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CRESPO v. CHRYSLER CORP.

November 19, 1999

LYZETTE CRESPO, AS ADMINISTRATRIX FOR THE ESTATE OF MICHAEL LIZ CASTRO, DECEASED, AND LYZETTE CRESPO, INDIVIDUALLY, AND JOSE LIZ, PLAINTIFFS,
v.
CHRYSLER CORPORATION, DEFENDANT.



The opinion of the court was delivered by: Rakoff, District Judge.

OPINION AND ORDER

Automobile airbags are the proverbial mixed blessing. To inflate rapidly and forcefully enough to save lives they create a lethal hazard to young children and other small persons sitting too close to the point of deployment. Thus, according to the latest government data, while airbags saved the lives of more than 4,700 people through October 1, 1999, in the same period they killed 146 people, of whom 84 were out-of-position children.*fn1 To be sure, those deaths could have been avoided if the victims had worn seat belts;*fn2 but part of the need for airbags derives from the unpalatable but undeniable fact that a significant number of people simply refuse to wear such belts.*fn3 Airbags respond to this improvidence, but not without creating risks of their own: risks that can be reduced but not eliminated.

The legal conundrums and moral dilemmas thereby posed are reflected in the instant case. During a vacation in August, 1995, Jose Liz rented a 1995 Dodge Caravan minivan manufactured by Chrysler Corporation and equipped both with seat belts and frontal airbags. On August 17, Liz was driving the minivan when it was involved in a relatively minor accident with another vehicle. As the parties stipulate, see Joint Pretrial Order at 1, the force of the impact was a Barrier Equivalent Velocity ("B.E.V.")*fn4 of 9 to 12 miles per hour ("mph"), a force sufficient in this case to deploy the airbags. The right front bag struck the head of Liz's five-year-old son, Michael, who was sitting, unbelted and unrestrained, in the front passenger seat. While the impact of the collision inflicted only minor injuries on the other occupants, the force of the deploying bag killed Michael.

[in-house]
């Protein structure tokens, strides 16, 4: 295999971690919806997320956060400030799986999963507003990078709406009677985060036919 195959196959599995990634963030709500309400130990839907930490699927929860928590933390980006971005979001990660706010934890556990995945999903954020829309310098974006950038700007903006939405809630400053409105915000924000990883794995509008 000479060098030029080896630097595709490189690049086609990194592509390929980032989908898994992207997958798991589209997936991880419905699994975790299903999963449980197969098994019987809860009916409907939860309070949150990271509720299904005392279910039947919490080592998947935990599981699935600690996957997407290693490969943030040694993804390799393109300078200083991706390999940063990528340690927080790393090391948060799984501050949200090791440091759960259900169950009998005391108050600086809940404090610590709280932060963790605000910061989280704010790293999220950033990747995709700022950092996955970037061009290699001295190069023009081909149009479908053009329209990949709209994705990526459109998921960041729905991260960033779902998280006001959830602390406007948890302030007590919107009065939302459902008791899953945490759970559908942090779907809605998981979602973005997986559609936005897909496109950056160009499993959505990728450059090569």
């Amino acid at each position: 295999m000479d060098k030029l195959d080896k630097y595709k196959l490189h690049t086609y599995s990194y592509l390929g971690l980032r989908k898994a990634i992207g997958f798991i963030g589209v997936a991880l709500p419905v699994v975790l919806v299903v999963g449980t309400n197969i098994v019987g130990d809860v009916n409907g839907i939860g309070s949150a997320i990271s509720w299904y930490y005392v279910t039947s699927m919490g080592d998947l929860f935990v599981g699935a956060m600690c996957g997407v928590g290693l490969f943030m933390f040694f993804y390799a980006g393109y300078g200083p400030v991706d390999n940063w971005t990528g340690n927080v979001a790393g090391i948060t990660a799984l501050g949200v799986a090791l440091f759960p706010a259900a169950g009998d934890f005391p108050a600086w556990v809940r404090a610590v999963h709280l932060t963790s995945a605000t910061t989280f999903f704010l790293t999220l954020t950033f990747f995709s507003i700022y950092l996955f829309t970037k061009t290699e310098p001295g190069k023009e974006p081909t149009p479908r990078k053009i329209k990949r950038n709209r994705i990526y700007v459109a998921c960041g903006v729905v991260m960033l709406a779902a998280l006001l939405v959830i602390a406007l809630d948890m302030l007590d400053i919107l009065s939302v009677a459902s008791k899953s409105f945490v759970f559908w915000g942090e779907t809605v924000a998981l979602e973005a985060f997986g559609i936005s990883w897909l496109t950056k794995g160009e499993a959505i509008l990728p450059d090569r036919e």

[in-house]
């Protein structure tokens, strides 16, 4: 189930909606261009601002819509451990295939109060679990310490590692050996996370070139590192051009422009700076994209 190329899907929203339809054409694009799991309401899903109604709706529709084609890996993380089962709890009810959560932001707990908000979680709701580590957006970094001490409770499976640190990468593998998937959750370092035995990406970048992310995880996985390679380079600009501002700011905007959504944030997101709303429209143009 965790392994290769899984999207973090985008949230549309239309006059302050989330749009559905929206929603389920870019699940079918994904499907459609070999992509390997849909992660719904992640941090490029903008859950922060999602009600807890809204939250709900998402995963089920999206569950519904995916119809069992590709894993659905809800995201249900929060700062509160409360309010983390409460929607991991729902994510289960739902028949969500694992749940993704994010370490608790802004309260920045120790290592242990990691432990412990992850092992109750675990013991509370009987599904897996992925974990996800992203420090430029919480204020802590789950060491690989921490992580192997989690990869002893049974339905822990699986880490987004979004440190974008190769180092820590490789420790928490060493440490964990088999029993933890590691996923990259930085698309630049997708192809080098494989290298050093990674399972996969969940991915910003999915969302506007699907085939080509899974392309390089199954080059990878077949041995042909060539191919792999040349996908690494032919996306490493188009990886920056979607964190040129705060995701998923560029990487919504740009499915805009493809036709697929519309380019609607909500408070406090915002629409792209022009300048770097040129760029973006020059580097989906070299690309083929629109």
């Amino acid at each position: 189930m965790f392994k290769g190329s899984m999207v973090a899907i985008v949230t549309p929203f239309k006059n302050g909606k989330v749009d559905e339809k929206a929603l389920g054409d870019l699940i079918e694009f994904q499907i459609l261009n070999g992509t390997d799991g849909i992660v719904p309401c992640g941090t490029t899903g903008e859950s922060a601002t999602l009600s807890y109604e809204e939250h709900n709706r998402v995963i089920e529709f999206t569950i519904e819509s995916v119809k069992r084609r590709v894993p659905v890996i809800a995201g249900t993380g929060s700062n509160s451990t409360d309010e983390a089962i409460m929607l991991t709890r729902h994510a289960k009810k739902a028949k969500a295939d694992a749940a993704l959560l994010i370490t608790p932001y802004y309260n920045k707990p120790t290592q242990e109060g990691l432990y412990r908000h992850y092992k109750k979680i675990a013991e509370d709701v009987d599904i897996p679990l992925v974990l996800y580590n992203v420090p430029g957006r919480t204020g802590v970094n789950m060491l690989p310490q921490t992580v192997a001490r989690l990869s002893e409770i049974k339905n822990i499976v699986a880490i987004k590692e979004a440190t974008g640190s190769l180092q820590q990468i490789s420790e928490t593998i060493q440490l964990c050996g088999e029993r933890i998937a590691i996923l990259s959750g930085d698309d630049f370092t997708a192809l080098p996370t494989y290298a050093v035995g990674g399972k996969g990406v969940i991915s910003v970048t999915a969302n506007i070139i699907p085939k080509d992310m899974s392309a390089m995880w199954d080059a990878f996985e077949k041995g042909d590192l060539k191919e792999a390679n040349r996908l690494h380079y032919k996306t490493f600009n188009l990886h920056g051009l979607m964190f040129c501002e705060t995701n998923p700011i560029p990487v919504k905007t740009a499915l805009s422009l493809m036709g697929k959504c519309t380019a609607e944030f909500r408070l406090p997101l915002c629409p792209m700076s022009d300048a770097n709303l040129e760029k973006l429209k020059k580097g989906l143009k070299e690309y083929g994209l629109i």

In October, 1997, Mr. Liz and Michael's mother, Lyzette Crespo (individually and as administratrix for Michael's estate), filed the instant suit against Chrysler. Ultimately, the suit was reduced to a claim by Ms. Crespo that the airbag was defectively designed.*fn5 On December 4, 1998, after a three-and-a-half week trial, a jury so found and awarded Ms. Crespo $750,000.

Following entry of the judgment, defendant timely moved under Rule 50(b)(1)(C), Fed.R.Civ.P., to vacate the jury's verdict and enter judgment in defendant's favor as a matter of law, on the ground, inter alia, that plaintiff had failed to present sufficient evidence from which the jury could reasonably have determined that the airbag installed in the minivan was defectively designed.*fn6 Upon further review and reflection, the Court hereby grants the motion.